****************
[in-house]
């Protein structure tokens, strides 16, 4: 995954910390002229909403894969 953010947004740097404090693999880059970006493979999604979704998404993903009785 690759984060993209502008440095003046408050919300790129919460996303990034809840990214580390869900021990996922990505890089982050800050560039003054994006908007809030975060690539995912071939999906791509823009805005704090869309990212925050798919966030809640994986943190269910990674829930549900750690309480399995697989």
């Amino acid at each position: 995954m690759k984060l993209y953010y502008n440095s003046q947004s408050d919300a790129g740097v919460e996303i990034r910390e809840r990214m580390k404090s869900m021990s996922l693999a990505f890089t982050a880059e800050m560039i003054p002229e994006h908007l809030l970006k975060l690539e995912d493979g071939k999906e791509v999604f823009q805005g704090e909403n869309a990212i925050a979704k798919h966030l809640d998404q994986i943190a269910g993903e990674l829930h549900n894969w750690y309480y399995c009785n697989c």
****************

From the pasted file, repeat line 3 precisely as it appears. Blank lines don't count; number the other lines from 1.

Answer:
């Amino acid at each position: 995954m690759k984060l993209y953010y502008n440095s003046q947004s408050d919300a790129g740097v919460e996303i990034r910390e809840r990214m580390k404090s869900m021990s996922l693999a990505f890089t982050a880059e800050m560039i003054p002229e994006h908007l809030l970006k975060l690539e995912d493979g071939k999906e791509v999604f823009q805005g704090e909403n869309a990212i925050a979704k798919h966030l809640d998404q994986i943190a269910g993903e990674l829930h549900n894969w750690y309480y399995c009785n697989c």